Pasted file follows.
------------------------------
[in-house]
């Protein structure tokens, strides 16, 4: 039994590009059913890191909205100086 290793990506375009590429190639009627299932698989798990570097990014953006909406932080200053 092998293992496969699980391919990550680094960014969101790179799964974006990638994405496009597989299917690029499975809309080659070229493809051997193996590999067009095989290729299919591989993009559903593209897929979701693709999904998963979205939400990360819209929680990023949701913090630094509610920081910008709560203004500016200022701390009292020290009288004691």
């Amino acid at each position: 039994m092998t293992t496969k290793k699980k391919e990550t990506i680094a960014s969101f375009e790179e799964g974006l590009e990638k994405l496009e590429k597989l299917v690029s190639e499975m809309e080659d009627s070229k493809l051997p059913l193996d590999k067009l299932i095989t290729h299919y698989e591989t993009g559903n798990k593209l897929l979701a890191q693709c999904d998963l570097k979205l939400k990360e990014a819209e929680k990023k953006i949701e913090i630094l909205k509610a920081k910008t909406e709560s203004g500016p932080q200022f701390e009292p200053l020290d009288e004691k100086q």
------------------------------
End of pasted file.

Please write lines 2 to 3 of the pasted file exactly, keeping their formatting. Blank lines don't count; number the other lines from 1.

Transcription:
């Protein structure tokens, strides 16, 4: 039994590009059913890191909205100086 290793990506375009590429190639009627299932698989798990570097990014953006909406932080200053 092998293992496969699980391919990550680094960014969101790179799964974006990638994405496009597989299917690029499975809309080659070229493809051997193996590999067009095989290729299919591989993009559903593209897929979701693709999904998963979205939400990360819209929680990023949701913090630094509610920081910008709560203004500016200022701390009292020290009288004691």
């Amino acid at each position: 039994m092998t293992t496969k290793k699980k391919e990550t990506i680094a960014s969101f375009e790179e799964g974006l590009e990638k994405l496009e590429k597989l299917v690029s190639e499975m809309e080659d009627s070229k493809l051997p059913l193996d590999k067009l299932i095989t290729h299919y698989e591989t993009g559903n798990k593209l897929l979701a890191q693709c999904d998963l570097k979205l939400k990360e990014a819209e929680k990023k953006i949701e913090i630094l909205k509610a920081k910008t909406e709560s203004g500016p932080q200022f701390e009292p200053l020290d009288e004691k100086q």